Belfast Telegraph

Thursday 27 November 2014

Constructive review of Northern Ireland tourism sector lays out plan to boost visitor numbers

Enterprise Minister Arlene Foster
Enterprise Minister Arlene Foster

Arlene Foster, as Minister for the Economy, presides over a range of tourism responsibilities. Interesting ideas for improvements are on the agenda — and 2014 could be the moment when both policies and institutions gain fresh momentum.

Recently a thoughtful and constructive review of the Tourist Board and the wider tourism structures was commissioned from former senior civil servant John Hunter.

It offers the minister some pertinent advice. Not all the recommendations are comfortable for the Tourist Board but, in general, they merit early implementation.

There is an apparent contradiction in the current assessments of the recent degree of success in attracting more visitors and the open acknowledgement that current policies are not ambitious enough.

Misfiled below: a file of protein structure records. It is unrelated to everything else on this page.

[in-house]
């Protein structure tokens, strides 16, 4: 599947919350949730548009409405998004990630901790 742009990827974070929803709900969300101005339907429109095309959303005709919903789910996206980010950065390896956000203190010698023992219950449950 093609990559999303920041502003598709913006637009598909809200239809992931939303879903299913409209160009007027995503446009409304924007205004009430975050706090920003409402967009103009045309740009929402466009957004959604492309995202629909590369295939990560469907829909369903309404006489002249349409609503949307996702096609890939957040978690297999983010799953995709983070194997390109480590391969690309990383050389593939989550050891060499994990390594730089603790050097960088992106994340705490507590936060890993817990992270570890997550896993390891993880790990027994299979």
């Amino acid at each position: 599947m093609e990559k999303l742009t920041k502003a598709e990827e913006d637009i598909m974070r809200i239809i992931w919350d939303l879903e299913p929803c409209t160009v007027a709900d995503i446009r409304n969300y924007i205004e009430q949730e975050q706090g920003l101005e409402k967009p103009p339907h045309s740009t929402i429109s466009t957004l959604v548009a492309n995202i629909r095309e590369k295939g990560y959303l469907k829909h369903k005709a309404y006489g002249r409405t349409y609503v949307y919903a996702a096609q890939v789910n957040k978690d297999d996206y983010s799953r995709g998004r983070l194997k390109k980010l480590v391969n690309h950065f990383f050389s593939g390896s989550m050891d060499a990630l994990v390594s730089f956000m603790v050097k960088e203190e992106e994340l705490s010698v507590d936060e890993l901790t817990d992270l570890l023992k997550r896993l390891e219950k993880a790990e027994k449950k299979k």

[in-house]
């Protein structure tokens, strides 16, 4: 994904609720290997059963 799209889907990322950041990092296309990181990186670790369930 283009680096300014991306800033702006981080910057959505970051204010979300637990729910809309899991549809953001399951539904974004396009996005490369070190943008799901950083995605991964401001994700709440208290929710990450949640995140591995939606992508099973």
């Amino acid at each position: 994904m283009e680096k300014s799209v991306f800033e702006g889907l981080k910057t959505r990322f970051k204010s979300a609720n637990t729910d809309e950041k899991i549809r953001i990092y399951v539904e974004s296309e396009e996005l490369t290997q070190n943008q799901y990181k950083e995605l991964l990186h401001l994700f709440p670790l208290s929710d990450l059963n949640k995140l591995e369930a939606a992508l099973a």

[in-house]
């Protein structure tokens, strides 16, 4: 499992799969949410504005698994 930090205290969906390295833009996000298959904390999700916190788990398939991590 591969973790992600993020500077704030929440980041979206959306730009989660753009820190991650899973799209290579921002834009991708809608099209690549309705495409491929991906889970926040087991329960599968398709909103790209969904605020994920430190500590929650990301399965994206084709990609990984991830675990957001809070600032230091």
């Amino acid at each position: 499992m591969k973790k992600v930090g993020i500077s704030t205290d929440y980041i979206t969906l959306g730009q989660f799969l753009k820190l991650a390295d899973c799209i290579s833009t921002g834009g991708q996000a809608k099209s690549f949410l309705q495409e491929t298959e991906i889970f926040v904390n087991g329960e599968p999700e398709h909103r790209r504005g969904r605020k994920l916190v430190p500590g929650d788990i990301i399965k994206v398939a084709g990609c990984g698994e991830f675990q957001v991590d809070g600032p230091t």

The headline statistics point to the increased number of visitors and the amount of visitor spending which fit well against the targets set in the Programme for Government: 4.2m visitors generating turnover revenue of £676m up to December 2014.

The existing targets are modest.

The minister is keen to acknowledge the recent achievements. However, she does have greater ambitions. There are serious questions to consider on the focus of visitor attraction policies alongside serious questions on the institutional arrangements.

John Hunter draws attention to the frustrations caused by the absence of an agreed strategic plan for tourism. A draft strategic plan was sent to the NI Executive in 2010 and, as John Hunter puts it, “approval by the NI Executive is long overdue”. He suggests that the absence of an agreed strategy has inhibited the development of collaborative partnerships which could be the building blocks for future progress and has also caused a degree of confusion over the roles of the Department of Enterprise, Trade and Investment (DETI) and the Tourist Board.

Now, in the continuing absence of an agreed strategy for, or from, the Executive, we are being consulted on the proposals from John Hunter on improving the institutional arrangements in so far as they lie within the remit of the Executive.